pushrod. Now approximate where your pushrod should go thru the firewall and
drill a 1/8” hole. You may need to bend the pushrod to fit around your unique
engine standoff/installation, this is fine to do if needed. I use a 1” or 1.25” servo
arm and now install the easy connector. This is best done by putting a washer on
the easy connector, then thru the servo arm, then installing another washer
followed by BTL and the nut. Tighten but allow the easy connector to swivel. Now
connect the ball link onto the carburetors’ arm and secure with the 2mm bolt,
washer and nut, tighten and use BTL. Next cut the pushrod to length if
needed/desired and make a final check of the easy connector, don’t over tighten,
and use BTL. See figures 19, 20 and 21. At this time you may also install the
motor box hatch with the screws shown in figure 19.
Figure 19
Figure 20
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Figure 21
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14. The cowling is already drilled and the mounts are in place, to install simply
slide it onto the mounts and install the supplied 3mm bolts. However, with stock
mufflers you will need to cut holes in the bottom of the cowl to accommodate the
muffler outlets. Also the cowling needs to have the front baffle installed, I
recommend you trial fit the cowl and see where you will need to make holes for
the muffler downspouts first. Then install the front baffle. See figures 22 and 23
for how my muffler holes are cut.
Figure 22
Figure 23
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You will also need to cut exit air holes in the cowling. Follow your engine
manufacturers recommendations, but rule of thumb is three times the inlet air area
is how big your exit air area needs to be. Now you can install the front baffle plate.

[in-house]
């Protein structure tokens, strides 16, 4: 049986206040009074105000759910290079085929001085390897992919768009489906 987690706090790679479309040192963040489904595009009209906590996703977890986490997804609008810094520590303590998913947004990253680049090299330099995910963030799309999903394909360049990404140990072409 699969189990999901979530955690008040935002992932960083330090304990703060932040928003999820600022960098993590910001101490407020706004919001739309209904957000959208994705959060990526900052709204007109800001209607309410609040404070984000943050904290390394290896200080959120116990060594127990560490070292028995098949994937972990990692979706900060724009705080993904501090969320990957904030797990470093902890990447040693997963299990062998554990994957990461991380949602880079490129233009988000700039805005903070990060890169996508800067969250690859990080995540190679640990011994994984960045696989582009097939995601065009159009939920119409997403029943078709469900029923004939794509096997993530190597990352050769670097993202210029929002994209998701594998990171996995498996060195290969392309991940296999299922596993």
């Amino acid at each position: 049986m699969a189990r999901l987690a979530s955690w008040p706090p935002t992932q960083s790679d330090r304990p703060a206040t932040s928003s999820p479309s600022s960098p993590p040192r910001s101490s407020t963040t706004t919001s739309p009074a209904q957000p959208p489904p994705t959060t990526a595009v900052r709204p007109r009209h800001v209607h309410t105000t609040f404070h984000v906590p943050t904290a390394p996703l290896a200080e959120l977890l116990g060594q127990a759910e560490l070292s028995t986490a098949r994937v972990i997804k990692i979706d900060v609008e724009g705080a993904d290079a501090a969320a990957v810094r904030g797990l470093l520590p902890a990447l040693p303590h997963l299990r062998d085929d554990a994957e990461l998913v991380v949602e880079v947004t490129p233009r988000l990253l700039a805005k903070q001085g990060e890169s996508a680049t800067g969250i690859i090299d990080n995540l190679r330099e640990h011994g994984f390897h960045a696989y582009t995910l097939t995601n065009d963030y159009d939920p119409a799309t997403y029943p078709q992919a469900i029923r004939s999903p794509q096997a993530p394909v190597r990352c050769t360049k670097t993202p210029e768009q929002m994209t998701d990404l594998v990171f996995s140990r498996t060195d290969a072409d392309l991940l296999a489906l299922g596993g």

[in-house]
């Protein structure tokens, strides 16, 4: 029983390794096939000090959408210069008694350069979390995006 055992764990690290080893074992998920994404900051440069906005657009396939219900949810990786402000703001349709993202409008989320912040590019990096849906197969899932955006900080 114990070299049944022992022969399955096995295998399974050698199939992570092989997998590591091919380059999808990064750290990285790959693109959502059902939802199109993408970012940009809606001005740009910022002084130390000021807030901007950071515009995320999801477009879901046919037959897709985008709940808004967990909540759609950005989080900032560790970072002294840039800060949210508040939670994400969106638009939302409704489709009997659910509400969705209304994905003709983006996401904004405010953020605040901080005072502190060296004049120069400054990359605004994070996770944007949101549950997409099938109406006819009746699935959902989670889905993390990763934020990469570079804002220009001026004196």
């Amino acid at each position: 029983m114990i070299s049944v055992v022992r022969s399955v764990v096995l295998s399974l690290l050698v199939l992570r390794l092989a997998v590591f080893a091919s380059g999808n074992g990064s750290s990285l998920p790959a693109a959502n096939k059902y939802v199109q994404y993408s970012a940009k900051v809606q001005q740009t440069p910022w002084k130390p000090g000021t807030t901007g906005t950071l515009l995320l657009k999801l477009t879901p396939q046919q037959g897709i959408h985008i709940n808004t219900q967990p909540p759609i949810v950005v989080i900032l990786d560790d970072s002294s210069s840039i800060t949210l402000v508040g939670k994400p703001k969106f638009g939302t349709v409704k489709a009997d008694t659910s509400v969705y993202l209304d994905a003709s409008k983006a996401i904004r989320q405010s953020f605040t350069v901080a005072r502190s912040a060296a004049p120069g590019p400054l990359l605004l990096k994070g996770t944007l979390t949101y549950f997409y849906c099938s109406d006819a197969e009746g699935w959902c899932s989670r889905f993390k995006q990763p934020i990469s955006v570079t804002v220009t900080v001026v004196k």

I first cut a center hole for the engines prop shaft, I simply followed a small
circular pattern that was already formed into the baffle. See figures 24 and 25.
Figure 24
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Figure 25
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Now you can glue the baffle into the front of the cowl using epoxy, welders
adhesive or similar glues. I recommend sanding that portion of the baffle plate that
will not be seen to allow better adhesion. There are two ways to hold the baffle
plate in place with pressure. One way is once you have all the adhesive applied lay
the baffle in place, then take a small balsa stick and put it thru the hole and tie a
string to it and suspend it from the baffle hole in an upright position. The weight
will help keep it in place. Secondly, and the way I did it is to set the baffle in place
with all the adhesive applied, lay the cowling on its’ front side down on a level
surface, then put a lid from a 5 gallon bucket inside the cowl with any desired
weights to hold it in place while the glue cures. See figure 26 for a completed
cowling including the openings for the engine cylinder head inlet air.
Figure 26
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15. Next mount your tank. We used the new Extreme Flight Flowmaster tank and
Flowmaster fuel tubing. The tank is ready to install upon receipt of it, however I
chose to install the small brass tubing on the inner pickup line, this defends against
the clunk wrapping itself around to the front of the tank. See figures 27,
28 and 29.
Figure 27
Figure 28
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Figure 29
16. Now install the Extreme Flight fuel dot. I chose the forward switch location on
the right side of the fuselage. You will need to cut a hole ¾” diameter and I located
that in the center of that switch’s cutout. See figure 30 for the location I used.
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Figure 30
Now cut
the hole for the Extreme Flight fuel dot and install it using the screws with BTL.
See figures 31 and 32 for my installation.
Figure 31
Figure 32
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Now run all your fuel lines, the outlet nipple of the Flowmaster tank goes to the
carburetor, the top elbow with the fuel line connected is your fuel/defuel line and it
goes to the fuel dot, the remaining top elbow is your vent line. I recommend
looping it around your tank then out the bottom of the airplane, typically we go out
the bottom of the cowling.
17. Now is a good time to install your receiver, batteries and locate your switches
as desired, I recommend using the precut switch locations.